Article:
I envy people who can hold their tongue. It used to be I could think something without having to verbalize it, but that was a younger version of me, long ago, and with less grey hair. The older I get the less I seem to care about blowback for something I've said or for the constraints of political correctness for that matter.
With age comes wisdom, and wisdom compels us to speak truth, whether unpopular, despised, or detested.
During a recent conversation with a pastor, he asked me a question which initiated an immediate and less than politically correct response. It is not an answer I ruminated upon, it is not a zinger I'd planned to insert somewhere in our dialogue, it just came out without my even being aware of it.
As we were discussing the current condition of the church in general, the aforementioned pastor asked, in an innocent and to my ears somewhat na´ve tone, when I thought the great awakening would commence in America.
Without skipping a beat, I looked him in the eyes, and answered, 'before we can hope for an awakening, those calling themselves Christians must know the difference between idolatry, and the true church.'
Even after having a few days to think about what I said, I still stand behind my statement. Before we can begin to hope for an awakening, the household of faith must know the difference between idolatry, and the true worship of the one true God.
When God is no longer present in the midst of the congregation, the ceremonies they go through, the programs they put forth, the plays and skits and other things they come up with to fill the few hours per week they're supposed to put on a show, amounts to idolatry, pure and simple.
Ezekiel 10:4, "Then the glory of the Lord went up from the cherub, and paused over the threshold of the temple; and the house was filled with the cloud, and the court was full of the brightness of the Lord's glory."
A great sadness wells up in my heart each time I read the tenth chapter of Ezekiel, because I imagine God causing His glory to hover over the threshold of the temple, holding His breath, wondering if the priests would notice His glory had departed.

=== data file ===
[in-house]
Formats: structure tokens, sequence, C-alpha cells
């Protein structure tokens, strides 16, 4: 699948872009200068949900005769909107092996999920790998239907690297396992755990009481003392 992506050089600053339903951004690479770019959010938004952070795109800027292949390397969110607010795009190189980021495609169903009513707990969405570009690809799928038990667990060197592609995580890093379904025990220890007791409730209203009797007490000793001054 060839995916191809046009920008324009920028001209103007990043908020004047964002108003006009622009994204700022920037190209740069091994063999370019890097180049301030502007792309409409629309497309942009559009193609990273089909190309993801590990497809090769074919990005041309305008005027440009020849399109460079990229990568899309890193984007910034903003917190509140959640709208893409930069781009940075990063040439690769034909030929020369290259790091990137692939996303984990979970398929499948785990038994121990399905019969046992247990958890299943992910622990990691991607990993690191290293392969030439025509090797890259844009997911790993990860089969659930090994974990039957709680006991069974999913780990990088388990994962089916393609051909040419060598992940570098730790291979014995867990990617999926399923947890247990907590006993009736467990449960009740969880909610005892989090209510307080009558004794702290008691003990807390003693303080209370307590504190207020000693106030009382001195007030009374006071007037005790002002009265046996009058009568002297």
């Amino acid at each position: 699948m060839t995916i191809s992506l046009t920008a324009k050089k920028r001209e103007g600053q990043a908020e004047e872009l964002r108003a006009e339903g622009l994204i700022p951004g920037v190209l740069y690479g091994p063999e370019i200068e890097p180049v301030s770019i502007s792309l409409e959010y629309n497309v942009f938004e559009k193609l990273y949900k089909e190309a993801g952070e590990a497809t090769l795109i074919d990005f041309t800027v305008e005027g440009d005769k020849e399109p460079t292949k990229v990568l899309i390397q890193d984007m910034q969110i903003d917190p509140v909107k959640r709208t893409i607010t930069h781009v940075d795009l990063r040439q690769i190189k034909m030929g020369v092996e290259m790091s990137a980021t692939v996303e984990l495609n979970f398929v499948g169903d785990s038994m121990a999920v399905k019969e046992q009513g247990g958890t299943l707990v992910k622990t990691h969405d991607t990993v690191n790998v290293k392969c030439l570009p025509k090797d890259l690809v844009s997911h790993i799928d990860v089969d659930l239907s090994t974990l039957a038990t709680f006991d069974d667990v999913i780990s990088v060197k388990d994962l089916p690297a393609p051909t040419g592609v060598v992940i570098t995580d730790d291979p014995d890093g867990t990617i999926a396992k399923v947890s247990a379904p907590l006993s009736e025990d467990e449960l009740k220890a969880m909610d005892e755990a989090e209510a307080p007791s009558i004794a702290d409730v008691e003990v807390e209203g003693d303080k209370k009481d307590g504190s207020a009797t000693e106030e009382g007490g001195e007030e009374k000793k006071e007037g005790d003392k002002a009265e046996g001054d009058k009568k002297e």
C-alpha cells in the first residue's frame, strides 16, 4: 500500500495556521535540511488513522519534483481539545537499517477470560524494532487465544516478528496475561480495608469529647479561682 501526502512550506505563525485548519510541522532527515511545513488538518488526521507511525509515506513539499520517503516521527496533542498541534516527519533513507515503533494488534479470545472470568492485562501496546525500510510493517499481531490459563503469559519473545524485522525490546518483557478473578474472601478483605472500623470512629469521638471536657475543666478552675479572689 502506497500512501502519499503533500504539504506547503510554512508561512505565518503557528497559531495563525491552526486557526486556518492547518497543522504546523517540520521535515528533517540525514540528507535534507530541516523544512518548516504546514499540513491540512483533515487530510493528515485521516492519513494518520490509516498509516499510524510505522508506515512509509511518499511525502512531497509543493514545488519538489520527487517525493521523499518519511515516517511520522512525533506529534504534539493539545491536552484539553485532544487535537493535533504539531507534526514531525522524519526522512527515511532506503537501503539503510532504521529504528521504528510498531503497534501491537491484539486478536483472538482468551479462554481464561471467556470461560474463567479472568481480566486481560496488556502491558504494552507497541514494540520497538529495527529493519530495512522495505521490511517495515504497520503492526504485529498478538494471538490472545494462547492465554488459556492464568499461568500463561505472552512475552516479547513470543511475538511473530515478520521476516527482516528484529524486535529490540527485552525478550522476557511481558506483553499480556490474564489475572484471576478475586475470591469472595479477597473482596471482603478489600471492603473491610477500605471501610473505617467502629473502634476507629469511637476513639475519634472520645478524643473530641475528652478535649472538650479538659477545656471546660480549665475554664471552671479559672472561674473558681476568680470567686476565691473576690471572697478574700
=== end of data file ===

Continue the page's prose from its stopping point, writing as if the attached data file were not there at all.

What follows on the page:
How could those who ought to have known God best from among His people not notice He was no longer among them? How could those who ought to have been the most in tune with the glory of God, not begin to cry out and rend their garments the instant the glory of the Lord went up from the cherub?
Worship has become so mechanical, and our ceremonies have been reflexive and routine for so long, that we no longer see the superficiality of our routine any longer. No one asks if God is present, no one inquires as to why the glory of God has not made its presence felt in years and in some cases decades, because it's all perfunctory idolatry.
As long as the bills get paid, and the lights stay on, as long as we can afford a youth pastor and a music minister, who's going to notice the absence of God's glory?
God paused over the threshold of the temple hoping His people would notice the absence of His glory, but alas they were too busy going through the motions, too busy glorying in themselves, too busy reading manuals on church growth and the dynamic delivery of lukewarm messages to notice He was gone.
Ezekiel 10:18-19, "Then the glory of the Lord departed from the threshold of the temple and stood over the cherubim. And the cherubim lifted their wings and mounted up from the earth in my sight. When they went out, the wheels were beside them; and they stood at the door of the east gate of the Lord's house, and the glory of the God of Israel was above them."
God paused to see if His people would notice His glory had departed, and when they did not, both His glory, and the cherubim who stood guard, -who were they symbolic protectors of God's people-, lifted their wings and mounted up from the earth.
For four hundred years, those of the temple went about their ritual, and ceremony, for four hundred years they practiced their idolatry,-because the glory of God had mounted up, and left the earth-, and for four hundred years they did not notice the glory was absent.
The hour is late, and time is long overdue for those who remain faithful and true to God to cry out for His glory to return upon His beloved. Only the glory of God will restore the church to where it ought to be. Only the glory of God will stir the complacent, indifferent and apathetic hearts to wakefulness, bringing them to the place of true worship before His throne.
Two options remain viable to today's church: the first is to keep doing what we've been doing, to keep clanging cymbals, and banging drums, and manufacturing a glory of our own making, the second is to humble ourselves and come before Him in holiness with repentant hearts, and beseech Him to pour His Holy Spirit upon us, and return His glory to His people.
One thing is certain, if we don't know the difference between idolatry and true worship, we have never experienced true worship!
With love in Christ,
Michael Boldea Jr.